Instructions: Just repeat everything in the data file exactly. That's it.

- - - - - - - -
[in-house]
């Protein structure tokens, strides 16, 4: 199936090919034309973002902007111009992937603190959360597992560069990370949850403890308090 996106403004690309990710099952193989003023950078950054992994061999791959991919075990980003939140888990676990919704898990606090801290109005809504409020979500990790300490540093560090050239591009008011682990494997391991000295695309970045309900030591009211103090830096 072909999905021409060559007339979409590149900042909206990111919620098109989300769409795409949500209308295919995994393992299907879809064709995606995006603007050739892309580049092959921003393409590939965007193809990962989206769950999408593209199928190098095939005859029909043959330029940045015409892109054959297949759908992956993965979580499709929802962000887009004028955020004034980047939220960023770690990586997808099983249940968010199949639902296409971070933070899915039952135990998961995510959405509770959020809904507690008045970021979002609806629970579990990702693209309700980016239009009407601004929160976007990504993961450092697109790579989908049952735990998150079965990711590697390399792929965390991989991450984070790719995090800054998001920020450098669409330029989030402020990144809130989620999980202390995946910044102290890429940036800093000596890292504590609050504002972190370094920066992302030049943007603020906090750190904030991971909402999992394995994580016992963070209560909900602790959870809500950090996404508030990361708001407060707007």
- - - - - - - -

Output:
[in-house]
């Protein structure tokens, strides 16, 4: 199936090919034309973002902007111009992937603190959360597992560069990370949850403890308090 996106403004690309990710099952193989003023950078950054992994061999791959991919075990980003939140888990676990919704898990606090801290109005809504409020979500990790300490540093560090050239591009008011682990494997391991000295695309970045309900030591009211103090830096 072909999905021409060559007339979409590149900042909206990111919620098109989300769409795409949500209308295919995994393992299907879809064709995606995006603007050739892309580049092959921003393409590939965007193809990962989206769950999408593209199928190098095939005859029909043959330029940045015409892109054959297949759908992956993965979580499709929802962000887009004028955020004034980047939220960023770690990586997808099983249940968010199949639902296409971070933070899915039952135990998961995510959405509770959020809904507690008045970021979002609806629970579990990702693209309700980016239009009407601004929160976007990504993961450092697109790579989908049952735990998150079965990711590697390399792929965390991989991450984070790719995090800054998001920020450098669409330029989030402020990144809130989620999980202390995946910044102290890429940036800093000596890292504590609050504002972190370094920066992302030049943007603020906090750190904030991971909402999992394995994580016992963070209560909900602790959870809500950090996404508030990361708001407060707007």